If you're looking for more ways to save on auto insurance, be sure to talk to a qualified insurance agent. They can help you find the best coverage for your needs at the most affordable price.

What determines your auto insurance premium?

After you provide your details, the insurance company will process that information in a complicated economic model, which ultimately spits out a final insurance premium.

Most of us know the significant factors companies use in their calculations — the value of your car, your driving history, the type of insurance you’re taking out, and so on — but few of us know about the smaller factors. Moreover, these smaller factors can contribute significantly to your premium.

In this article, I’ve collected seven 13 well-known factors that can increase your auto insurance premium. If you would like to suggest any other factors, you think people should know about; please leave a comment at the end of the article.

Historic Coverage

Insurers prefer that their customers have been insured for as long as they’ve owned a car. Gaps in your insurance don’t look good as driving uninsured is a huge risk.

When you take out a new policy, your provider will probably check your current insurance information to see if there are any suspicious uninsured periods.

You may also receive a discount if you have been with an insurer for several years.

NHTSA Safety Rating

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Your insurer will almost certainly look at the safety of your car when calculating your insurance premium. Unsafe vehicles are more likely to result in injured occupants, which means a higher payout for the insurer.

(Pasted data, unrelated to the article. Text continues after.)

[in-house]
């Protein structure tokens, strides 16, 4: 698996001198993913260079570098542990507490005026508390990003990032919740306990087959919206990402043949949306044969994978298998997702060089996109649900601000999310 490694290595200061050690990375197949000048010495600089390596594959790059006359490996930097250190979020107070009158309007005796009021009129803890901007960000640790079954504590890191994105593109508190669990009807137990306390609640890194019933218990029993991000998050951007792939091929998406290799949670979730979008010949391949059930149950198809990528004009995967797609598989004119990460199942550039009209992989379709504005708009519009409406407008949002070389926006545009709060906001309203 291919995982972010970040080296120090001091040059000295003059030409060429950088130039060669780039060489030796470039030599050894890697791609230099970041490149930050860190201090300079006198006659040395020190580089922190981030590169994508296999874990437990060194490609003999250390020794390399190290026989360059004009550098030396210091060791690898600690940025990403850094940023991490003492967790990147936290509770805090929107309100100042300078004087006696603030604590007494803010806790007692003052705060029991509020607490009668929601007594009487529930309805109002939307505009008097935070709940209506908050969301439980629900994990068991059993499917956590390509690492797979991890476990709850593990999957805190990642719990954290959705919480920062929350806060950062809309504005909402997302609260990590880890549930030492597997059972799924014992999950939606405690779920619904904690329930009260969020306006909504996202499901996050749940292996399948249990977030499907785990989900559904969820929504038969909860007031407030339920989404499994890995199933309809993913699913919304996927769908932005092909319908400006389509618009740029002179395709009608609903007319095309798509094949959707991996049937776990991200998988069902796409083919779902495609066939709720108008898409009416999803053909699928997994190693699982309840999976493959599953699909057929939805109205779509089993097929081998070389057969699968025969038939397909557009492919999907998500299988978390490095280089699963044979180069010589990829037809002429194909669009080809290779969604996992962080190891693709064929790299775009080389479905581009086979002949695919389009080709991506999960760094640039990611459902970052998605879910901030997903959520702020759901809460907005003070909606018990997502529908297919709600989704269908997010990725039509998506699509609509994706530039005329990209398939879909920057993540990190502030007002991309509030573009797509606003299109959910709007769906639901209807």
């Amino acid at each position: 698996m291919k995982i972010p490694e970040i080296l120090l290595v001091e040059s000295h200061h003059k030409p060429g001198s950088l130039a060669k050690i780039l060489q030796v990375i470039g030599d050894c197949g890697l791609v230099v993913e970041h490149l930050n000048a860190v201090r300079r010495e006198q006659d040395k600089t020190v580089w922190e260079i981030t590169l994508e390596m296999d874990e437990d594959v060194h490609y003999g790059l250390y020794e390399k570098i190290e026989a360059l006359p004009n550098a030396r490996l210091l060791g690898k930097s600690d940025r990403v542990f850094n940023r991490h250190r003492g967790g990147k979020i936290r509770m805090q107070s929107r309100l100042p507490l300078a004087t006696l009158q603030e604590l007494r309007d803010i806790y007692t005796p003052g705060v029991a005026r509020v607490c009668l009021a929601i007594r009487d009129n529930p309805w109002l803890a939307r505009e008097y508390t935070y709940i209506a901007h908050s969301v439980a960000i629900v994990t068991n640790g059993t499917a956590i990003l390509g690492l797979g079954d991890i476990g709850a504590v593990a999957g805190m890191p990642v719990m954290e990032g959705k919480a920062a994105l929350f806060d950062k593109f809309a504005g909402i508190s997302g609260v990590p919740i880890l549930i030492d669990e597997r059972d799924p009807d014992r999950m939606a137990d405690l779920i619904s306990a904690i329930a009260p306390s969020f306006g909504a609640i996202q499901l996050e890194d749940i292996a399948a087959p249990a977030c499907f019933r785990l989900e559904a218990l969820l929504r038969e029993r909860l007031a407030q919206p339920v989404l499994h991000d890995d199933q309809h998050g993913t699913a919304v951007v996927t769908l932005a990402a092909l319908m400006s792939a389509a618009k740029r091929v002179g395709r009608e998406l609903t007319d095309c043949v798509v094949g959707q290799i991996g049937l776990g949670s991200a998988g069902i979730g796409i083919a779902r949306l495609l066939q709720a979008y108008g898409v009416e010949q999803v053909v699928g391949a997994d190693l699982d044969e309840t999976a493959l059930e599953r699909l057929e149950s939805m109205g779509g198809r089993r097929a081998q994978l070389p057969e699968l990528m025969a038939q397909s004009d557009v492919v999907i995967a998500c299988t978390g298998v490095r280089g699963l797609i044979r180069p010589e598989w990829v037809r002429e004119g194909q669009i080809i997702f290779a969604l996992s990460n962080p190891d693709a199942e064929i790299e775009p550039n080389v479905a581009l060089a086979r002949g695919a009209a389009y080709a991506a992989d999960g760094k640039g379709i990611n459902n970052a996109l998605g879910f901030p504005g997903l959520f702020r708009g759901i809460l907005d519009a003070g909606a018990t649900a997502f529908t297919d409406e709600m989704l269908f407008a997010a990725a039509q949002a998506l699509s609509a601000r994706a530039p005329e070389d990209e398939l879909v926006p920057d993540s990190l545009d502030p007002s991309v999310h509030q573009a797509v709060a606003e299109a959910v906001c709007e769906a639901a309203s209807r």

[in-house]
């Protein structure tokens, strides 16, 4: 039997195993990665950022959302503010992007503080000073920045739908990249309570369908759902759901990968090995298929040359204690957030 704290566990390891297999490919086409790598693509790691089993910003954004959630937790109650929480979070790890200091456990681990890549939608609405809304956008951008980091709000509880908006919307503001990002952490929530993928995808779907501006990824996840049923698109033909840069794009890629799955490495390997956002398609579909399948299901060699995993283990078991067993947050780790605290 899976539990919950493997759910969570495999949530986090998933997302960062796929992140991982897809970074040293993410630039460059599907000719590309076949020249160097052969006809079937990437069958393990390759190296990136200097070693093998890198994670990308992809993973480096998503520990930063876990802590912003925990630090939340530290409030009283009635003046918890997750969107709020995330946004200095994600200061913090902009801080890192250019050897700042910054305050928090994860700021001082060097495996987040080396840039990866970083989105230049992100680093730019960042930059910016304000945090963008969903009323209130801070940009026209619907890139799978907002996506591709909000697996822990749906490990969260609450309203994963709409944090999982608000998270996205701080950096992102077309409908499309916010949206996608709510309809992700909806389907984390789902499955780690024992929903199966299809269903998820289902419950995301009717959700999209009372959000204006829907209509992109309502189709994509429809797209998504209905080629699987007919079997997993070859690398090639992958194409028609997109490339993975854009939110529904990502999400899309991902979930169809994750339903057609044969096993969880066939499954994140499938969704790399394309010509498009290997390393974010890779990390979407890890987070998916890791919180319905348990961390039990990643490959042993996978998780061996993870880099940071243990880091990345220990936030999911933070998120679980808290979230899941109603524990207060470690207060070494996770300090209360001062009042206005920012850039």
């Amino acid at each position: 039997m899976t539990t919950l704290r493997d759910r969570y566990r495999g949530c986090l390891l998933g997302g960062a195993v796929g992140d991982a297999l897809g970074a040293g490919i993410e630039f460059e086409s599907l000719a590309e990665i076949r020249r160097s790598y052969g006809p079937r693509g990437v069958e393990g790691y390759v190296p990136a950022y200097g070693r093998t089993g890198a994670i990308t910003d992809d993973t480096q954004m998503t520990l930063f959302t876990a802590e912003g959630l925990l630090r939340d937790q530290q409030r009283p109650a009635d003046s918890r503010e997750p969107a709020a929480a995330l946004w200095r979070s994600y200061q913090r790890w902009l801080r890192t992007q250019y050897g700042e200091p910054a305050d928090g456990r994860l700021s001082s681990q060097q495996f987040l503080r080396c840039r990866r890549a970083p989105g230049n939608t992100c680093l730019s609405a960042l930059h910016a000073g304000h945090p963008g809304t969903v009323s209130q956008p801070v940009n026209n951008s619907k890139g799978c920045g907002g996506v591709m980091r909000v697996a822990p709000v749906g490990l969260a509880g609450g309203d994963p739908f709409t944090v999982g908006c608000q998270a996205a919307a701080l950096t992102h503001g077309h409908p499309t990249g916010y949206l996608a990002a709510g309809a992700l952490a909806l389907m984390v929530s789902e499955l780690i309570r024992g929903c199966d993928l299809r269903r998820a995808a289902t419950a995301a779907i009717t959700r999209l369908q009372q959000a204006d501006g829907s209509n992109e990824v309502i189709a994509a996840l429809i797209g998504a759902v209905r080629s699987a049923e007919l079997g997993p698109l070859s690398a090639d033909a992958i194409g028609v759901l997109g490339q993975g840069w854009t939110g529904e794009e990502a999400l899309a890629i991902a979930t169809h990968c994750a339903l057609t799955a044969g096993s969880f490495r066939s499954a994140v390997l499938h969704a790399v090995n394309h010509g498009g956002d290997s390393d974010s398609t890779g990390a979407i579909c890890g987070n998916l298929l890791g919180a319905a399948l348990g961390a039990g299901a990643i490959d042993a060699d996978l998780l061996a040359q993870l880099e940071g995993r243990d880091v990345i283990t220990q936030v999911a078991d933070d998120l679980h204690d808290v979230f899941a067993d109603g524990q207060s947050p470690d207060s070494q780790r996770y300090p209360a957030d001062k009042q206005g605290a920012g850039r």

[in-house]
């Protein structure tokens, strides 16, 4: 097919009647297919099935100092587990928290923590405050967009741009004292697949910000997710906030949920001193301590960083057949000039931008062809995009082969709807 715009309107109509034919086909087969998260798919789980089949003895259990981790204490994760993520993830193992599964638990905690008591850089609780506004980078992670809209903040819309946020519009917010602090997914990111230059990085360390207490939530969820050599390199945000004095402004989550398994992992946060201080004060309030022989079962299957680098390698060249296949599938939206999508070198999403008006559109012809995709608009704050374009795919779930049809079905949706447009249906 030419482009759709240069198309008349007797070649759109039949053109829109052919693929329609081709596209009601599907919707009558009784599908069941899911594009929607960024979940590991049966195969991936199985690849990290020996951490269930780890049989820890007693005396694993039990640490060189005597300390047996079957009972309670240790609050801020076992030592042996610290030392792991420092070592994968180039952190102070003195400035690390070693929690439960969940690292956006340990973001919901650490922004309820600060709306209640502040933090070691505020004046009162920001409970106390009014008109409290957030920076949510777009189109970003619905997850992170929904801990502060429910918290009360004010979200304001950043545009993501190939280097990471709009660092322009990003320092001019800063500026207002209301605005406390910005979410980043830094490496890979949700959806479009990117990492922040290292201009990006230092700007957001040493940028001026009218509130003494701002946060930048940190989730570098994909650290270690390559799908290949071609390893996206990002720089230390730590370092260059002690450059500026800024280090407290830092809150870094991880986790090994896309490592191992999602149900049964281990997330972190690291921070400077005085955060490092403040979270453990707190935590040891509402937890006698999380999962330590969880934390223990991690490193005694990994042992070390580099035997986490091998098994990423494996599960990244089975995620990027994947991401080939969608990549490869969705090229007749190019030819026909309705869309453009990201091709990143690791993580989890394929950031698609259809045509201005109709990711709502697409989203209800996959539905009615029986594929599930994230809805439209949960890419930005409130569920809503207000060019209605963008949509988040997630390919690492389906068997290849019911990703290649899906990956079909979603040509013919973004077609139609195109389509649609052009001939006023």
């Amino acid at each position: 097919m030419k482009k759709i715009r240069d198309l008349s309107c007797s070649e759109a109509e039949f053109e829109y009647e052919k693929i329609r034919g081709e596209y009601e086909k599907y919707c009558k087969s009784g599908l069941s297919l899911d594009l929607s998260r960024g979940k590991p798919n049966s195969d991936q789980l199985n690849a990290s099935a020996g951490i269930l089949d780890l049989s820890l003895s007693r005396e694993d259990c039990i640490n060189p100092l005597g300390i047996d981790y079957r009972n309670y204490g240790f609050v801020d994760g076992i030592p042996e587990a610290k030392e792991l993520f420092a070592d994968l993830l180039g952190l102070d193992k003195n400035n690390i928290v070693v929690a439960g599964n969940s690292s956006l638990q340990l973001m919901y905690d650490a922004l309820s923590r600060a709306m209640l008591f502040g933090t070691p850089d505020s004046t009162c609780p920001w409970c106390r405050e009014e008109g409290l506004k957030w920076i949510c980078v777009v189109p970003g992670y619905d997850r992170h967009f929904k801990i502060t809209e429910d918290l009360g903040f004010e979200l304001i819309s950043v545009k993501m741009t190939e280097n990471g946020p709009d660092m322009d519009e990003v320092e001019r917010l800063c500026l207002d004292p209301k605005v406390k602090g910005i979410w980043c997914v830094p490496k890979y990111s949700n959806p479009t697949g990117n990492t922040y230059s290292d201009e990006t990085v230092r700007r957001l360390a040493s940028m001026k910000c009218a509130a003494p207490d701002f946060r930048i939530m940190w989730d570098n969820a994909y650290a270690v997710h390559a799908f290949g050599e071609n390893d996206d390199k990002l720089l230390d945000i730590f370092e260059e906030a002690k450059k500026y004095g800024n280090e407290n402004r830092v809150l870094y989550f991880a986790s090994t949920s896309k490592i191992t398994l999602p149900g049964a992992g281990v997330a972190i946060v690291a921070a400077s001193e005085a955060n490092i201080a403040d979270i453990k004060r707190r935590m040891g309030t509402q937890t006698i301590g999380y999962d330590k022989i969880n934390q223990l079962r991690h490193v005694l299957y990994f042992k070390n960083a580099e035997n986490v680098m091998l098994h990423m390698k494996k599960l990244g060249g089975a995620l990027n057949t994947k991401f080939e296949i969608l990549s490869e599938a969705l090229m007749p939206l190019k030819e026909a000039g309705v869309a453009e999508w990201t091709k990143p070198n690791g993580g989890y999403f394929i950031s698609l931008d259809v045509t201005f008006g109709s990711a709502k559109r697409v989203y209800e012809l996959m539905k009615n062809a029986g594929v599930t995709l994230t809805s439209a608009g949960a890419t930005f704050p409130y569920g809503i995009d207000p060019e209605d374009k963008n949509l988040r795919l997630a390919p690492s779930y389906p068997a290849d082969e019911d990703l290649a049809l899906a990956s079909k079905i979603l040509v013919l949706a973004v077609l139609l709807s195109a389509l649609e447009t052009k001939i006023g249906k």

In the US, car safety ratings are set by the National Highway Traffic Safety Administration through the 5-Star Safety Ratings program. This program puts new cars through a battery of tests to discover exactly how safe they are in a variety of crash conditions, including frontal crashes, side barrier crashes, side pole crashes and rollover resistance.

One star is the lowest rating, and five stars are the highest. Generally speaking, more stars mean a safer car and, therefore, lower insurance premiums.

The safest cars of 2018 were the Toyota Camry, Honda Accord and Honda Civic, which all scored ten out of ten. Other high-scoring vehicles include the Kia Cadenza, Buick LaCrosse, Nissan Maxima, and Chevrolet Bolt.

Likelihood of Theft

Unfortunately, some cars are more likely to be stolen than others. Last year, the most stolen autos (and trucks) were: the Honda Civic, Honda Accord, Ford F-150, Chevrolet Silverado, and Toyota Camry, although that may be because they were the most common cars on the roads.

Cars higher on the theft list will tend to attract higher premiums, as there is a higher risk of theft.

Some of this cost can be offset by installing anti-theft security features like immobilizers, alarms, and trackers.

Credit Score

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Many insurance providers will use your credit score in their insurance calculations. However, this varies hugely between providers, so it’s difficult to discuss.

In general, though, a stronger credit score will mean a lower insurance premium and a weaker credit score will indicate a higher premium.